Search engine optimization (SEO) relies on many factors to be successful, but one of the most important is the marketer’s ability to measure and interpret SEO data. There are a few qualities of SEO that make it depend on this period of analysis to be successful:
· Long-term development. SEO is a strategy that takes months, if not years, to fully develop. It’s hard to see the changes unless you look for them on a consistent basis.
· Lack of precision. Google doesn’t publish its ranking algorithm; we only have case studies and general information to guide us. We know that certain tactics are effective, but we don’t have an objective measure of how they all interact with one another.
· Unique circumstances. Every brand is unique, facing different levels of competition, with different target audiences and thousands of unique ranking factors. Data is the only way to filter out the noise.
Looking at your data, including your inbound traffic, search rankings, and user behavior, is the only way you can know if your campaign is working, how it’s working, and most importantly, how it can be improved. If you aren’t reading that data properly, however, you could end up changing your campaign in the wrong direction.
But isn’t data supposed to be objective? How can you possibly misread it?
Common Misreading Errors
These are some of the most common data interpretation errors I’ve seen:
1. Focusing too closely on one metric. It’s tempting to tie your progress back to one key metric, such as keyword ranking or inbound traffic, but this is a common mistake. SEO depends on dozens of interacting factors, and you could see value from any combination of them. Moreover, just because your rankings are high doesn’t mean your traffic is high and vice versa; only by examining the full picture will you come to a clear understanding of your performance.
2. Falling victim to confirmation bias. Confirmation bias is a natural human tendency to disproportionately favor information that already aligns with our intrinsic beliefs and assumptions, and disfavor information that disagrees with those beliefs and assumptions. In the realm of SEO, that means if you already believe your campaign is successful, you might unwittingly cherry-pick statistics that imply that your campaign is doing well, and ignore bits of information that imply your campaign needs work. If you want to avoid confirmation bias, refrain from making assumptions until you see the numbers, and review as much data as possible before coming to a conclusion.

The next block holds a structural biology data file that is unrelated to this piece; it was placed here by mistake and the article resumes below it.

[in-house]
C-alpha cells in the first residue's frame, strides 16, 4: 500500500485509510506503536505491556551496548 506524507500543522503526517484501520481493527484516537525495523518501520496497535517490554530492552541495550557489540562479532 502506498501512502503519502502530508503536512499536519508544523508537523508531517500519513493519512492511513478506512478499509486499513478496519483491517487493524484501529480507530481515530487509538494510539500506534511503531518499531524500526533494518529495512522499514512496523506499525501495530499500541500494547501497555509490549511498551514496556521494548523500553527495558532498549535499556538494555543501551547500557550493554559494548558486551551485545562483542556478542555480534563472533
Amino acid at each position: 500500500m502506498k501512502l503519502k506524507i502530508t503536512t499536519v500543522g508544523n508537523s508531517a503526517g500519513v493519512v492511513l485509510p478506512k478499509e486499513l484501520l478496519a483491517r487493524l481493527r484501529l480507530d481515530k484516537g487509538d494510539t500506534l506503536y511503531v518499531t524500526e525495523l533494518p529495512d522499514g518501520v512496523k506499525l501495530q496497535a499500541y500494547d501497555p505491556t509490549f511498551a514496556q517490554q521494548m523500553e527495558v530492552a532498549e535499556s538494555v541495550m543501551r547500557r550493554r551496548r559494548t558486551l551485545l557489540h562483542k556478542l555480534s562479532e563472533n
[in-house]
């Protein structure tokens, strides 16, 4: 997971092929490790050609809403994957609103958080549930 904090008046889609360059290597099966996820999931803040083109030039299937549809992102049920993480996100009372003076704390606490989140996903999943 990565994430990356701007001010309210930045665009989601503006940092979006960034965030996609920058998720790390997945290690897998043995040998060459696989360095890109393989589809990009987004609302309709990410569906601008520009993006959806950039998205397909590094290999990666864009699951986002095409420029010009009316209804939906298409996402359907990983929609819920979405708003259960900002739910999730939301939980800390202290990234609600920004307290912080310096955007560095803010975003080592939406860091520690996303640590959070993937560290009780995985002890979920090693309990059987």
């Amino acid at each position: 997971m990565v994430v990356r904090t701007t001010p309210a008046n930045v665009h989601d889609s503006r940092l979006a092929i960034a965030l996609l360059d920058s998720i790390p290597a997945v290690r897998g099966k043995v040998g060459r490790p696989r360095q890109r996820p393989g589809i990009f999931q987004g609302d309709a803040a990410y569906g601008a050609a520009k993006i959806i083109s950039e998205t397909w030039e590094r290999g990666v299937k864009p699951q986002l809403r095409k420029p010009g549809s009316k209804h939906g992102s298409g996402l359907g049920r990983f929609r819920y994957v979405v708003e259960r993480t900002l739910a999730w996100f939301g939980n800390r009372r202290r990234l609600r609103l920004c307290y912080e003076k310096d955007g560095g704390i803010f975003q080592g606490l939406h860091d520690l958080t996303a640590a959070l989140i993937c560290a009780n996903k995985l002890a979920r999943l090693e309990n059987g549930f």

3. Neglecting to segment traffic streams. The main traffic path you’ll target in SEO is your “organic traffic,” or the people finding your content from search engines. However, there are other modes of traffic your SEO tactics can influence, including your traffic from social media and traffic generated by links you built in your offsite content. Segmenting these different traffic streams helps you understand and measure the differences in their onsite behavior, and helps you rebalance your strategy accordingly. Treating them all as one lump will prevent you from gaining these insights.
4. Only looking at target keywords. At the start of your campaign, you probably outlined a few dozen target keywords and phrases to serve as ranking goals for your campaign. This is common practice, and a good one at that. However, these aren’t the only keywords you should be examining. Google search is semantically complex, and will rank search results based on context, rather than specific keyword inclusion. Therefore, if you want a true measure of how your site’s visibility is improving, you’ll need to look at semantically related keywords and phrases you may not have originally considered.
5. Confusing similar terms. Google Analytics and other analytics platforms usually have hundreds to thousands of different variables you can examine to evaluate your performance. Some of these terms are easy to understand intuitively because they measure exactly what they sound like they measure. Some terms, however, are more difficult to discern. For example, do you know the difference between a bounce rate and an exit rate? For the record, bounce rates only apply when the page in question is the first one a user has visited, while an exist rate could apply to any user. Make sure you understand the definition of each metric you’re measuring.
6. Failing to tie results to ROI. The whole point of SEO is to earn your company more revenue — enough to cover the expenses of the campaign, at the very least. Your results should be about more than just how many visitors you received or how many ranks you climbed — you need to calculate and understand how those numbers translate into value for your company. Whether you’re reporting to a supervisor or a client, money speaks louder than any other metric you can conjure.
7. Using results for the past, not the future. It’s tempting to use all your new insights as a measure of what worked in the past, evaluating how your performance has been and seeing the data as a kind of “grade” for your tactics. This can be helpful, but it shouldn’t be your main focus. Instead, you should be using your data to decide what you need to do in the future. Is a tactic working? Good — keep it. Are you missing something in a particular area? Brainstorm strategies that could potentially address it.
If you’ve made these mistakes, don’t worry. Even experienced search optimizers fall victim to them on an occasional basis. As a beginner, learn to recognize them proactively, and work to avoid them wherever possible.
Data analysis is meant to be objective, but as human beings, we’re prone to mistakes; all we can do is compensate the best we can and keep moving forward.
For more content like this, be sure to check out my podcast, The Entrepreneur Cast!